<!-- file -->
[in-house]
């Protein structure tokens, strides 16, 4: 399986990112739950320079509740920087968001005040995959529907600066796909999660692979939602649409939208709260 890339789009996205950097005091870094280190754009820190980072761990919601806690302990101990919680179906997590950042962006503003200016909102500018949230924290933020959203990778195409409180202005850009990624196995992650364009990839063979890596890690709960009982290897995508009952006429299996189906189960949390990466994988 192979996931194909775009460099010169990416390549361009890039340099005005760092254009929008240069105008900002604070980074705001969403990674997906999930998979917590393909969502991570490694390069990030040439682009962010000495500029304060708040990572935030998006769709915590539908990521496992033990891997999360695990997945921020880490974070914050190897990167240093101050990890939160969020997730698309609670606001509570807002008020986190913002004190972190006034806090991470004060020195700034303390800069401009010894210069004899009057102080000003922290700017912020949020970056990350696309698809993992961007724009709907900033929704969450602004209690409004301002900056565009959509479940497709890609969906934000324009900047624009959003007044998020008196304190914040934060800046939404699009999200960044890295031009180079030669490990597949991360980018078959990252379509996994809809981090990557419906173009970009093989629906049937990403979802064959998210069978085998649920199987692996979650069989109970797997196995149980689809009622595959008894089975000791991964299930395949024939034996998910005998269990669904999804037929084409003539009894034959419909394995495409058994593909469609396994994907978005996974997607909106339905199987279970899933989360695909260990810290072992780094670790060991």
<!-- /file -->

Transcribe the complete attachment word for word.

[in-house]
């Protein structure tokens, strides 16, 4: 399986990112739950320079509740920087968001005040995959529907600066796909999660692979939602649409939208709260 890339789009996205950097005091870094280190754009820190980072761990919601806690302990101990919680179906997590950042962006503003200016909102500018949230924290933020959203990778195409409180202005850009990624196995992650364009990839063979890596890690709960009982290897995508009952006429299996189906189960949390990466994988 192979996931194909775009460099010169990416390549361009890039340099005005760092254009929008240069105008900002604070980074705001969403990674997906999930998979917590393909969502991570490694390069990030040439682009962010000495500029304060708040990572935030998006769709915590539908990521496992033990891997999360695990997945921020880490974070914050190897990167240093101050990890939160969020997730698309609670606001509570807002008020986190913002004190972190006034806090991470004060020195700034303390800069401009010894210069004899009057102080000003922290700017912020949020970056990350696309698809993992961007724009709907900033929704969450602004209690409004301002900056565009959509479940497709890609969906934000324009900047624009959003007044998020008196304190914040934060800046939404699009999200960044890295031009180079030669490990597949991360980018078959990252379509996994809809981090990557419906173009970009093989629906049937990403979802064959998210069978085998649920199987692996979650069989109970797997196995149980689809009622595959008894089975000791991964299930395949024939034996998910005998269990669904999804037929084409003539009894034959419909394995495409058994593909469609396994994907978005996974997607909106339905199987279970899933989360695909260990810290072992780094670790060991």